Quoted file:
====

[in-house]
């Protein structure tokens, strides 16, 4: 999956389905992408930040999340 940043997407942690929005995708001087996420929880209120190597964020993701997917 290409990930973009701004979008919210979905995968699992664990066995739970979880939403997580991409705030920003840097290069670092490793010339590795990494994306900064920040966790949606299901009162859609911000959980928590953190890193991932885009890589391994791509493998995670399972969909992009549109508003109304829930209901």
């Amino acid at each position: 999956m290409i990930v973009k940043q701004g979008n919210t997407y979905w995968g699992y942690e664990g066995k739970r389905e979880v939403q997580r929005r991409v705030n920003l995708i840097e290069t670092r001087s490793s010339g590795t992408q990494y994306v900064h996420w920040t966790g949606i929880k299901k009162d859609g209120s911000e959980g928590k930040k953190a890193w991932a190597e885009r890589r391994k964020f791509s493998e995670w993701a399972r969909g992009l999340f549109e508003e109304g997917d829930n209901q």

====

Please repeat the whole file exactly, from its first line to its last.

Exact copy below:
[in-house]
């Protein structure tokens, strides 16, 4: 999956389905992408930040999340 940043997407942690929005995708001087996420929880209120190597964020993701997917 290409990930973009701004979008919210979905995968699992664990066995739970979880939403997580991409705030920003840097290069670092490793010339590795990494994306900064920040966790949606299901009162859609911000959980928590953190890193991932885009890589391994791509493998995670399972969909992009549109508003109304829930209901």
């Amino acid at each position: 999956m290409i990930v973009k940043q701004g979008n919210t997407y979905w995968g699992y942690e664990g066995k739970r389905e979880v939403q997580r929005r991409v705030n920003l995708i840097e290069t670092r001087s490793s010339g590795t992408q990494y994306v900064h996420w920040t966790g949606i929880k299901k009162d859609g209120s911000e959980g928590k930040k953190a890193w991932a190597e885009r890589r391994k964020f791509s493998e995670w993701a399972r969909g992009l999340f549109e508003e109304g997917d829930n209901q």